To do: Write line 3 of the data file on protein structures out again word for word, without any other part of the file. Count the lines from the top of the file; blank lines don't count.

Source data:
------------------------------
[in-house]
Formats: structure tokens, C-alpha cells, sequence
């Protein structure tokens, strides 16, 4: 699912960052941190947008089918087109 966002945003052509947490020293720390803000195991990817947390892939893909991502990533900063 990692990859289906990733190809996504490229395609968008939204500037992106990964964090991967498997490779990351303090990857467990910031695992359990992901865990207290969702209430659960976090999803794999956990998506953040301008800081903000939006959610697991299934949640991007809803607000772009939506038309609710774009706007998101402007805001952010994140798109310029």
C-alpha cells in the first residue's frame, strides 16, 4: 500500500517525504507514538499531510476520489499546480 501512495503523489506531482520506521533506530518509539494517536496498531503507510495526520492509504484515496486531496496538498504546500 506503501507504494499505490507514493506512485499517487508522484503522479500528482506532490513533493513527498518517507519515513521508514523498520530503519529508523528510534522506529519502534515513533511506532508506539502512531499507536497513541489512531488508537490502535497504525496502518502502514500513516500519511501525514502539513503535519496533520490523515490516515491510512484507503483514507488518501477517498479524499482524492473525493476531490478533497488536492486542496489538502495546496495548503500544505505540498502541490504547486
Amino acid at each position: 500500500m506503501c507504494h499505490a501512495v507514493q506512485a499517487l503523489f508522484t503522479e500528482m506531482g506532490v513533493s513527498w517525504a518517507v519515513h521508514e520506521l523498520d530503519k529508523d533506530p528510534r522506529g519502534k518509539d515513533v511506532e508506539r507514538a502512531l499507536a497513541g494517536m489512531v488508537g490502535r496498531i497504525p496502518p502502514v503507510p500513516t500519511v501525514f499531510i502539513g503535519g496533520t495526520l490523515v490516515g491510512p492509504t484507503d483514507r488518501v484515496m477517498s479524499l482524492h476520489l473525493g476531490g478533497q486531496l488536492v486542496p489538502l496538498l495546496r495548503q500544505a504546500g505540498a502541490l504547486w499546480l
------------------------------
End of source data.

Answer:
């Protein structure tokens, strides 16, 4: 699912960052941190947008089918087109 966002945003052509947490020293720390803000195991990817947390892939893909991502990533900063 990692990859289906990733190809996504490229395609968008939204500037992106990964964090991967498997490779990351303090990857467990910031695992359990992901865990207290969702209430659960976090999803794999956990998506953040301008800081903000939006959610697991299934949640991007809803607000772009939506038309609710774009706007998101402007805001952010994140798109310029």